Early in July, the boiler that would serve as the heating plant for Hammond's acid factory arrived on the rail cars at Livingston Manor. The behemoth's weight of over eight tons strained the railroad company's bridges and trestles along its route as they shook and trembled under the load, as well as straining the nerves of the railroad men who must have also shook and trembled with fear as their train passed over each river crossing. On its arrival, the boiler was unloaded onto trucks, sets of wheels that were similarly used by the railroad cars, and hauled over the countryside to its destination at Willowemoc with as many as nine teams of horses needed for the move.

Normally, the journey from Livingston Manor to Willowemoc would require some two hours of a face-paced walk but this was not the case for the men, the teams and the burden that they dragged behind them; it took four days to make the nine-mile journey. Along the way, bridge crossings over the numerous creeks needed to be braced with timbers for added support to allow safe passage of the boiler, but even with these precautions being made, many bridges gave way under the overbearing weight, adding to the miseries of both men and beasts. By the middle of July, the boiler had finally made it to the factory site and was placed in position. With thirteen hundred cords of four-foot wood already stockpiled on the factory grounds from the past winter's work, the boiler was now ready to be fired up and the plant's operation set to begin on Hammond's self-imposed deadline of August first.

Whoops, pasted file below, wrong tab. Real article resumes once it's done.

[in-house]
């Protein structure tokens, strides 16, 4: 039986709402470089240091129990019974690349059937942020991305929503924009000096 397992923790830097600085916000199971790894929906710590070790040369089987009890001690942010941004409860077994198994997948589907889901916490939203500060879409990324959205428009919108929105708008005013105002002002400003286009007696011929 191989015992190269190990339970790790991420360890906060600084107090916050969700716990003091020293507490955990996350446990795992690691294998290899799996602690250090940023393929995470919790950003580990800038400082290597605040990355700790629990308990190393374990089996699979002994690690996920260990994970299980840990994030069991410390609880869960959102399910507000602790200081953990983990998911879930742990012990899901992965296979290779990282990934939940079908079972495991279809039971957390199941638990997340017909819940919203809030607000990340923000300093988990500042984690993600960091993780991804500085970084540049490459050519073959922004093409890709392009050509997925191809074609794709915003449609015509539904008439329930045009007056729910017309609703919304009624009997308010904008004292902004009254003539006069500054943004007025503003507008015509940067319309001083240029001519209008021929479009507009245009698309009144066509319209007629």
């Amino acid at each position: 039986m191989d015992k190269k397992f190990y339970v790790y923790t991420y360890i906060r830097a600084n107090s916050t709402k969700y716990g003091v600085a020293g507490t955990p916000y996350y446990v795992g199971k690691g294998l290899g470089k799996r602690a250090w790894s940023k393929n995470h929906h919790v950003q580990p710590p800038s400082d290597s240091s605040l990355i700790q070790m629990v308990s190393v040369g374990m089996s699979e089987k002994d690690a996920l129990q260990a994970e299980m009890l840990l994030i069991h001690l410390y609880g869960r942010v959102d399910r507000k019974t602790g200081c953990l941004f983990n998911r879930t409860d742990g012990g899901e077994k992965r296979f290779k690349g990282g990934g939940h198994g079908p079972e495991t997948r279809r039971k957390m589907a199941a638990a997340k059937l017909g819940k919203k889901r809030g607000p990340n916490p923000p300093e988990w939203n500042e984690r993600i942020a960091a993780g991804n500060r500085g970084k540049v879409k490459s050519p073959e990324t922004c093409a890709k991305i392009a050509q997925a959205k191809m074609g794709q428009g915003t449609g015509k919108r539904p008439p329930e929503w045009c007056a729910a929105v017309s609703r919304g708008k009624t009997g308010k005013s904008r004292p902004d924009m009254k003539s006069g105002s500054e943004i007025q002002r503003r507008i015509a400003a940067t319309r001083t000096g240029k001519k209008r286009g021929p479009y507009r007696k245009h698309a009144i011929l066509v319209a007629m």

The acid factory of Stoddard Hammond was in a somewhat unusual location. Situated in the isolated upper portion of the Willowemoc valley, it was not close to the area's transportation lifeline of the Ontario and Western Railroad, as were the other chemical plants of Hammond's competitors, and the crudely constructed rural roads to and from Willowemoc were often unable to handle the increase traffic volume. To help insure a reliable route to haul the plant's products, a macadamized road was built over the hill connecting the now busy community of Willowemoc to Parksville, shortening the distance to the railroad's cars by some three and a half miles.